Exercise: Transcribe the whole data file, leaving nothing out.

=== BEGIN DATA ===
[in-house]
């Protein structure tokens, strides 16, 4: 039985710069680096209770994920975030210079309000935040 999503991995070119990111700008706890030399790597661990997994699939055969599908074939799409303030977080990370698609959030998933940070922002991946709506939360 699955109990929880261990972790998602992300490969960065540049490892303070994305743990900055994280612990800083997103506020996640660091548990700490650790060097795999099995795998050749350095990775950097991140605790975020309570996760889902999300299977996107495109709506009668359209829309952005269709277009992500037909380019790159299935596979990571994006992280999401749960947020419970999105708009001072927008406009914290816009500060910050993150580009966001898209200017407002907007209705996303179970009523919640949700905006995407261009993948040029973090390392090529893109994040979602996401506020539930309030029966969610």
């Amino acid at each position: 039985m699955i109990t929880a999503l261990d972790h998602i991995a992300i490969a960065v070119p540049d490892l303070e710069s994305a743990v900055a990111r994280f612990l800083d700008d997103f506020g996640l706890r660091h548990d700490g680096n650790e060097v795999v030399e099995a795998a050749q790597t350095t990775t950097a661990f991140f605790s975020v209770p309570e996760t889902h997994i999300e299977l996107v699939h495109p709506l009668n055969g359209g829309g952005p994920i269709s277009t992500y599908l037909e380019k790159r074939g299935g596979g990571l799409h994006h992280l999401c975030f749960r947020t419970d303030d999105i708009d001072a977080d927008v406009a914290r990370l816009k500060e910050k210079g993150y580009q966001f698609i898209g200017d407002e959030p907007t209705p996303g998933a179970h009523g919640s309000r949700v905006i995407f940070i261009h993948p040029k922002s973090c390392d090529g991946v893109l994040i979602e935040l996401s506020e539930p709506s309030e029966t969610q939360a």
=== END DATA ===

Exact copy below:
[in-house]
């Protein structure tokens, strides 16, 4: 039985710069680096209770994920975030210079309000935040 999503991995070119990111700008706890030399790597661990997994699939055969599908074939799409303030977080990370698609959030998933940070922002991946709506939360 699955109990929880261990972790998602992300490969960065540049490892303070994305743990900055994280612990800083997103506020996640660091548990700490650790060097795999099995795998050749350095990775950097991140605790975020309570996760889902999300299977996107495109709506009668359209829309952005269709277009992500037909380019790159299935596979990571994006992280999401749960947020419970999105708009001072927008406009914290816009500060910050993150580009966001898209200017407002907007209705996303179970009523919640949700905006995407261009993948040029973090390392090529893109994040979602996401506020539930309030029966969610």
């Amino acid at each position: 039985m699955i109990t929880a999503l261990d972790h998602i991995a992300i490969a960065v070119p540049d490892l303070e710069s994305a743990v900055a990111r994280f612990l800083d700008d997103f506020g996640l706890r660091h548990d700490g680096n650790e060097v795999v030399e099995a795998a050749q790597t350095t990775t950097a661990f991140f605790s975020v209770p309570e996760t889902h997994i999300e299977l996107v699939h495109p709506l009668n055969g359209g829309g952005p994920i269709s277009t992500y599908l037909e380019k790159r074939g299935g596979g990571l799409h994006h992280l999401c975030f749960r947020t419970d303030d999105i708009d001072a977080d927008v406009a914290r990370l816009k500060e910050k210079g993150y580009q966001f698609i898209g200017d407002e959030p907007t209705p996303g998933a179970h009523g919640s309000r949700v905006i995407f940070i261009h993948p040029k922002s973090c390392d090529g991946v893109l994040i979602e935040l996401s506020e539930p709506s309030e029966t969610q939360a």